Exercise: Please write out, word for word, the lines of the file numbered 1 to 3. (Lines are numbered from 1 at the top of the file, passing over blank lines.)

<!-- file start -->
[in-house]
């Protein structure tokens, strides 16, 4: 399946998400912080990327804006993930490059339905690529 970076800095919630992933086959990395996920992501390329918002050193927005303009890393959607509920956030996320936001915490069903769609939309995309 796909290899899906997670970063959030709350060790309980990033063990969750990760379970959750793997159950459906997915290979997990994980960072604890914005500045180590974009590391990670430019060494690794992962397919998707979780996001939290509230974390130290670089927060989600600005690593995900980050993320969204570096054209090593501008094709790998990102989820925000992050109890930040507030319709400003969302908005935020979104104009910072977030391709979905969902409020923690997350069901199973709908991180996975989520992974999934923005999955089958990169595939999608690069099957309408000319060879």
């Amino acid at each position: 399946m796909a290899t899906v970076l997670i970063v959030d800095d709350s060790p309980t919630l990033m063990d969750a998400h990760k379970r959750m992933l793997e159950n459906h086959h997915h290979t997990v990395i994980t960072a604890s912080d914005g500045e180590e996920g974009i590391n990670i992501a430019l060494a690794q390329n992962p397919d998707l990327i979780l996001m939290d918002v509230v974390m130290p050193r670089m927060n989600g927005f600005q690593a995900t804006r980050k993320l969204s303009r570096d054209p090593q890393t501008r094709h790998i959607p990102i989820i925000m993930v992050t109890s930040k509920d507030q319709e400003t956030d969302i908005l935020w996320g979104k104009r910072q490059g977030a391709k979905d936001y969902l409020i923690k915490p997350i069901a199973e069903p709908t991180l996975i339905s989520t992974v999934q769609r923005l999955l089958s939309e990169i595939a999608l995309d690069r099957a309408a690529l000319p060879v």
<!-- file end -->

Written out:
[in-house]
């Protein structure tokens, strides 16, 4: 399946998400912080990327804006993930490059339905690529 970076800095919630992933086959990395996920992501390329918002050193927005303009890393959607509920956030996320936001915490069903769609939309995309 796909290899899906997670970063959030709350060790309980990033063990969750990760379970959750793997159950459906997915290979997990994980960072604890914005500045180590974009590391990670430019060494690794992962397919998707979780996001939290509230974390130290670089927060989600600005690593995900980050993320969204570096054209090593501008094709790998990102989820925000992050109890930040507030319709400003969302908005935020979104104009910072977030391709979905969902409020923690997350069901199973709908991180996975989520992974999934923005999955089958990169595939999608690069099957309408000319060879």
């Amino acid at each position: 399946m796909a290899t899906v970076l997670i970063v959030d800095d709350s060790p309980t919630l990033m063990d969750a998400h990760k379970r959750m992933l793997e159950n459906h086959h997915h290979t997990v990395i994980t960072a604890s912080d914005g500045e180590e996920g974009i590391n990670i992501a430019l060494a690794q390329n992962p397919d998707l990327i979780l996001m939290d918002v509230v974390m130290p050193r670089m927060n989600g927005f600005q690593a995900t804006r980050k993320l969204s303009r570096d054209p090593q890393t501008r094709h790998i959607p990102i989820i925000m993930v992050t109890s930040k509920d507030q319709e400003t956030d969302i908005l935020w996320g979104k104009r910072q490059g977030a391709k979905d936001y969902l409020i923690k915490p997350i069901a199973e069903p709908t991180l996975i339905s989520t992974v999934q769609r923005l999955l089958s939309e990169i595939a999608l995309d690069r099957a309408a690529l000319p060879v």